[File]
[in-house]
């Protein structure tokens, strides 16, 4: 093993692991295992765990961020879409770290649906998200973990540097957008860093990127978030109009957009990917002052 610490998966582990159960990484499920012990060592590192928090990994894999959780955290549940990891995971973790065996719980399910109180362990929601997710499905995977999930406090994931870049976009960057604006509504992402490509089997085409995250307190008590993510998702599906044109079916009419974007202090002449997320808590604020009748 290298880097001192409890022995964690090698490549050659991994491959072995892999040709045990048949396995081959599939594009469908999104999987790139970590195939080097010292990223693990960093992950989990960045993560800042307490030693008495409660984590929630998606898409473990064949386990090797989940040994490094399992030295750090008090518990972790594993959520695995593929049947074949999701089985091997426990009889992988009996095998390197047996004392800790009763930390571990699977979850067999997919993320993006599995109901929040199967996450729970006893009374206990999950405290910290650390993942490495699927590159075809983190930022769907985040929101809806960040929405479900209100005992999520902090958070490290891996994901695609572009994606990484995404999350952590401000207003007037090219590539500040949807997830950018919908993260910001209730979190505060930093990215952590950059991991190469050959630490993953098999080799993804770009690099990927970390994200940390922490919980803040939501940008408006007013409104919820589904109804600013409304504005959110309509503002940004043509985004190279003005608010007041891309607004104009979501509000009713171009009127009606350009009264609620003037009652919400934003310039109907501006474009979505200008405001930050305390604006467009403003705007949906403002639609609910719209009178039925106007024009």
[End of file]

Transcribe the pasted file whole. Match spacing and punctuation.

[in-house]
């Protein structure tokens, strides 16, 4: 093993692991295992765990961020879409770290649906998200973990540097957008860093990127978030109009957009990917002052 610490998966582990159960990484499920012990060592590192928090990994894999959780955290549940990891995971973790065996719980399910109180362990929601997710499905995977999930406090994931870049976009960057604006509504992402490509089997085409995250307190008590993510998702599906044109079916009419974007202090002449997320808590604020009748 290298880097001192409890022995964690090698490549050659991994491959072995892999040709045990048949396995081959599939594009469908999104999987790139970590195939080097010292990223693990960093992950989990960045993560800042307490030693008495409660984590929630998606898409473990064949386990090797989940040994490094399992030295750090008090518990972790594993959520695995593929049947074949999701089985091997426990009889992988009996095998390197047996004392800790009763930390571990699977979850067999997919993320993006599995109901929040199967996450729970006893009374206990999950405290910290650390993942490495699927590159075809983190930022769907985040929101809806960040929405479900209100005992999520902090958070490290891996994901695609572009994606990484995404999350952590401000207003007037090219590539500040949807997830950018919908993260910001209730979190505060930093990215952590950059991991190469050959630490993953098999080799993804770009690099990927970390994200940390922490919980803040939501940008408006007013409104919820589904109804600013409304504005959110309509503002940004043509985004190279003005608010007041891309607004104009979501509000009713171009009127009606350009009264609620003037009652919400934003310039109907501006474009979505200008405001930050305390604006467009403003705007949906403002639609609910719209009178039925106007024009």